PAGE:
Dear Friends,

Happy New Year and welcome back! I don't know about you, but the new year started on a somber note for me as it did for a number of folks within the LCA family. By now, I am sure you are aware of the various tragedies that hit our community during the Christmas break, including the unexpected deaths of a father of two students, the newborn child of a staff member, the brother of a teacher, the sister-in-law of a staff member, and the father of a staff member. And these losses were proceeded by the deaths of two sisters of teachers in addition to the passing of a number of parents, grandparents and other family members. Our heartfelt sympathies go out to all those who have recently suffered the loss of loved ones.

How does a covenant community like Legacy respond to these tragedies and deal with the grief that follows? Well, first, we grieve alongside those who have suffered loss. We reach out to them, visit them, pray for and with them, and prepare meals for them. We interrupt our personal agendas and make ourselves available to meet whatever needs they have. As one who has suffered the loss of a close family member, what comforted me most was the fact that others grieved with me. Grief is an expression of love. Grief is appropriate. Jesus wept when He learned of the death of Lazarus.

Secondly, we serve. It never ceases to amaze me how quickly our community responds to tragic news. Within hours, Care Calendars were established and the community responded to provide meals, transportation, and other physical needs. Scripture teaches us that the church (all those who know Jesus as their savior) is the body of Christ (1 Corinthians 12:27). Through these tragedies, I witnessed the Legacy community transformed into the body of Christ by becoming the hands, feet, arms, and mouth of Jesus.

Finally, we remember. We remember and remind ourselves and others why Jesus came into this world in the first place: not to make bad people good, but to make dead people alive. We reflect on Jesus's prayer in the Garden of Gethsemane, hours before His crucifixion, when He fervently prayed, “Father, I desire that they also, whom you have given me, may be with me where I am, to see my glory that you have given me because you loved me before the foundation of the world” (John 17:24). You see in this heartfelt prayer that Jesus's ultimate desire is that His sheep would join Him in heaven, bask in His glory, and be reunited in fellowship with other believers. For those of us who know Jesus, our grief is different from the world's. We remember that our grief is temporary. Our grief is tempered by the hope that is within us and the promise of eternal life secured at our salvation.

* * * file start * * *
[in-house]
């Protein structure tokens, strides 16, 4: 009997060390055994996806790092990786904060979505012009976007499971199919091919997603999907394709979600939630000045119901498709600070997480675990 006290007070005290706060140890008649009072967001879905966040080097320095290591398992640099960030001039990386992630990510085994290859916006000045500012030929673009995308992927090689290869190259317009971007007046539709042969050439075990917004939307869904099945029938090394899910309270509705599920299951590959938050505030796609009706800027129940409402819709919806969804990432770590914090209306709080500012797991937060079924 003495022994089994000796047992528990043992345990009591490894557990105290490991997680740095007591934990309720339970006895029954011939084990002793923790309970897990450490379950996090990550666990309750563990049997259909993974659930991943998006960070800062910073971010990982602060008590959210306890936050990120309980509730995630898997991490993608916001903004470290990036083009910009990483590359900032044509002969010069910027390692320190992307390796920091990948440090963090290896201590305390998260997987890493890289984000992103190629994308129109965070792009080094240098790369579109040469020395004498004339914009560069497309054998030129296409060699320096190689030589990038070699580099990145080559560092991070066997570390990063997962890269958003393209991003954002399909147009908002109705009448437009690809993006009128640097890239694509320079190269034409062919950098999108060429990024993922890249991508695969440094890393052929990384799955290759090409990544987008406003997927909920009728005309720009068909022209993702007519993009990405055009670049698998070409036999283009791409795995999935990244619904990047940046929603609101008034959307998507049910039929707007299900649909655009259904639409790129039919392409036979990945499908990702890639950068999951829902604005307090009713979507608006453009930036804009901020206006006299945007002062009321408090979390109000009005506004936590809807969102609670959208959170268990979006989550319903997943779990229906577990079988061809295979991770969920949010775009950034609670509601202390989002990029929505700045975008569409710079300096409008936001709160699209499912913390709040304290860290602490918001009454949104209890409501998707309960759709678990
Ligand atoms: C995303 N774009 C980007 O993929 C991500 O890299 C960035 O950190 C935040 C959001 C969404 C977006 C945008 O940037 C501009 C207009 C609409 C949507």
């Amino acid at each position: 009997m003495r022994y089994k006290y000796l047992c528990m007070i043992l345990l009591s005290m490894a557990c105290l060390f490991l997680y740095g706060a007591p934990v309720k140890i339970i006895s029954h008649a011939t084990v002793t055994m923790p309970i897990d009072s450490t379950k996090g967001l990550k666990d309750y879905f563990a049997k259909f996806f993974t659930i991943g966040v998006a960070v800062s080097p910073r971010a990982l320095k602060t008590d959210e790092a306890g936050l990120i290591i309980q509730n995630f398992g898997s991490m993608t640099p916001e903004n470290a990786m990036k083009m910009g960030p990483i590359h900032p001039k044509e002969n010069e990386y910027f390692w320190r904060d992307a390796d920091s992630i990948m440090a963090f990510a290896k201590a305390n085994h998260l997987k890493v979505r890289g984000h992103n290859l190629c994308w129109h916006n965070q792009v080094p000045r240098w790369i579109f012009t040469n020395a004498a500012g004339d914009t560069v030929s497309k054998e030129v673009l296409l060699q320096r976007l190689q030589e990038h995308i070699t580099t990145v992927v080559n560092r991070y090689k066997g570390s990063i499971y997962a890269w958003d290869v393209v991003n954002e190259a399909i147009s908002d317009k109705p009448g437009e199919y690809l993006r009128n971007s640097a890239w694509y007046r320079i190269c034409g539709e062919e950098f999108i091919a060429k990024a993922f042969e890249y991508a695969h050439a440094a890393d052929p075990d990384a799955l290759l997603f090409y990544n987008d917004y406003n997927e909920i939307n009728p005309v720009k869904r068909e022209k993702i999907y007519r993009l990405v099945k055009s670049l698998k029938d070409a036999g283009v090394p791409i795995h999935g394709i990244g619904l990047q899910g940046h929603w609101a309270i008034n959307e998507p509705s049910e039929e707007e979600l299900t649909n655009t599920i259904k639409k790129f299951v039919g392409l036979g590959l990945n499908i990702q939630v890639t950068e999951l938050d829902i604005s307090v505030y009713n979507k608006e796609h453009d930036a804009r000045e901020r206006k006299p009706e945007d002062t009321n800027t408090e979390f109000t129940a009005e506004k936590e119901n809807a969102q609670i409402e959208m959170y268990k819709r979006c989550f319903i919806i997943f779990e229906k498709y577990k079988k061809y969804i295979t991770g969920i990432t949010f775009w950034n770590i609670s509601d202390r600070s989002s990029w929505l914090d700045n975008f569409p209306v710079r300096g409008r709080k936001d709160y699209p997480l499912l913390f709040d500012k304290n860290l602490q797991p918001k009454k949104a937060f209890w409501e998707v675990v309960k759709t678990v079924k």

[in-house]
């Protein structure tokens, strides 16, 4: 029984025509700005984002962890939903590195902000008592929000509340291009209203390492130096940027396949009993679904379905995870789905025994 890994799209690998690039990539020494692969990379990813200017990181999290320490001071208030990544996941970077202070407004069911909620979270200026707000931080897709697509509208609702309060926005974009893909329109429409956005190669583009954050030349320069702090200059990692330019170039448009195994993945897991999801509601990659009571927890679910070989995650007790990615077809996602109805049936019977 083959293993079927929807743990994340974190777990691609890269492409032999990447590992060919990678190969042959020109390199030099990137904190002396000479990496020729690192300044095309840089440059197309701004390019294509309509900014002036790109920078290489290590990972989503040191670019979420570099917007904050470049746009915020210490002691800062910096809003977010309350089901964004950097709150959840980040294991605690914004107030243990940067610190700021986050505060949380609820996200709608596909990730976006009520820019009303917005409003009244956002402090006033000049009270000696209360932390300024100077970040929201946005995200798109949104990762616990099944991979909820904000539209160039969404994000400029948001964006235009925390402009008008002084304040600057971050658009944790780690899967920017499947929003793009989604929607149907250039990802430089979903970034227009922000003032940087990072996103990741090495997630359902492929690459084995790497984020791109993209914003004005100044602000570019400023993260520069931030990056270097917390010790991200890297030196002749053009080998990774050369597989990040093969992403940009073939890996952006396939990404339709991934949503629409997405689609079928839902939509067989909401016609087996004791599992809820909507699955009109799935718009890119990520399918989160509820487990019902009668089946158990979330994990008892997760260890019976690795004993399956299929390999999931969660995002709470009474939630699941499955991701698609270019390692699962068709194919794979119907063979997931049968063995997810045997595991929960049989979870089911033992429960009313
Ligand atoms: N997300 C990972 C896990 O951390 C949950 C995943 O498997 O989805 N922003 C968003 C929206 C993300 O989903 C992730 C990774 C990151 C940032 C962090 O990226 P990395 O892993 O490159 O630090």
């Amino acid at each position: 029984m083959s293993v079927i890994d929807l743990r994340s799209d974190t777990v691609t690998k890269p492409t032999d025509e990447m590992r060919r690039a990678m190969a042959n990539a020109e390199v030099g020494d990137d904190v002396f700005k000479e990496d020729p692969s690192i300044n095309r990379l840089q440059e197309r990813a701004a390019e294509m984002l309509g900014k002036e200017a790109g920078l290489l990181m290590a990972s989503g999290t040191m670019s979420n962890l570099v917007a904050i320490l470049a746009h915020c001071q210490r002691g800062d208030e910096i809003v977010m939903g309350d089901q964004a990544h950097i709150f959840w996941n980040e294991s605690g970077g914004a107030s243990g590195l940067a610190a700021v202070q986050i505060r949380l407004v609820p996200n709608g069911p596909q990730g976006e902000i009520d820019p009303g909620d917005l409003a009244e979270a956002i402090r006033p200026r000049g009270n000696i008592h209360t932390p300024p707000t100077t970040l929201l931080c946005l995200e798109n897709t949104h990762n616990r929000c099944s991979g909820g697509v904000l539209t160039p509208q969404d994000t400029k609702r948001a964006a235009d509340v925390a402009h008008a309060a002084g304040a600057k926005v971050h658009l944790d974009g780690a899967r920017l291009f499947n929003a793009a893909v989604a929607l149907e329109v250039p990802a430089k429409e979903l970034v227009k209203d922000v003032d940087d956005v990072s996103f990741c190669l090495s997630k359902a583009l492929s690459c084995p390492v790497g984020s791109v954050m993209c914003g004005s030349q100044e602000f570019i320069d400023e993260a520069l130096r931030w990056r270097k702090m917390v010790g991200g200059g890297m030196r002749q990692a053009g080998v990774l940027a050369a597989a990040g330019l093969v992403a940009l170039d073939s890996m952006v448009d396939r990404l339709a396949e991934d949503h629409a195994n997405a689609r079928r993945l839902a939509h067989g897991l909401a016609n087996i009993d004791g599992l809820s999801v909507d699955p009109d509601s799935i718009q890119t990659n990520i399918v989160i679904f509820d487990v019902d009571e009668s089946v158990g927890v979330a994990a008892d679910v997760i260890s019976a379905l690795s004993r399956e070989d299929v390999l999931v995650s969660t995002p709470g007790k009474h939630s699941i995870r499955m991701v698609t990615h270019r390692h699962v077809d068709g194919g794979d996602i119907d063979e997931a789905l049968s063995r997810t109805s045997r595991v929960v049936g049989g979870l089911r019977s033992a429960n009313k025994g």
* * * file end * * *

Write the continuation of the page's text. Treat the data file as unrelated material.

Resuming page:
I close with an excerpt from the John Piper's “Desiring God” devotional for January 2, 2017.

When you lose a loved one in the Lord to the Lord, you have indeed lost–at least for now. But that brother or sister has gained, and so has Jesus. We may shed enough tears to fill buckets, but those streams of tears running down our cheeks will glisten with joy when we realize that our loved one's death is nothing less than an answer to Jesus's prayer. The death of a dear loved one in the Lord may present one of the greatest tests of our faith. But can we trust that our loved one is better off with the Beloved? Will we believe that the Son of God is reaping the fruit of His work for sinners? If we do, then our grief is godly grief, and Jesus will turn our sorrow into great joy (John 16;20). “Precious in the sight of the Lord is the death of his saints” (Psalm 116:15), and it can be for us too when we cling to the hope that death will never win (1 Corinthians 15:54-55). Jesus grieved himself so that we will never have to endure hopeless grief in the face of death. In the end, death is just an answer to Jesus's prayer.

Grace and Peace,

Bill McGee
Head of School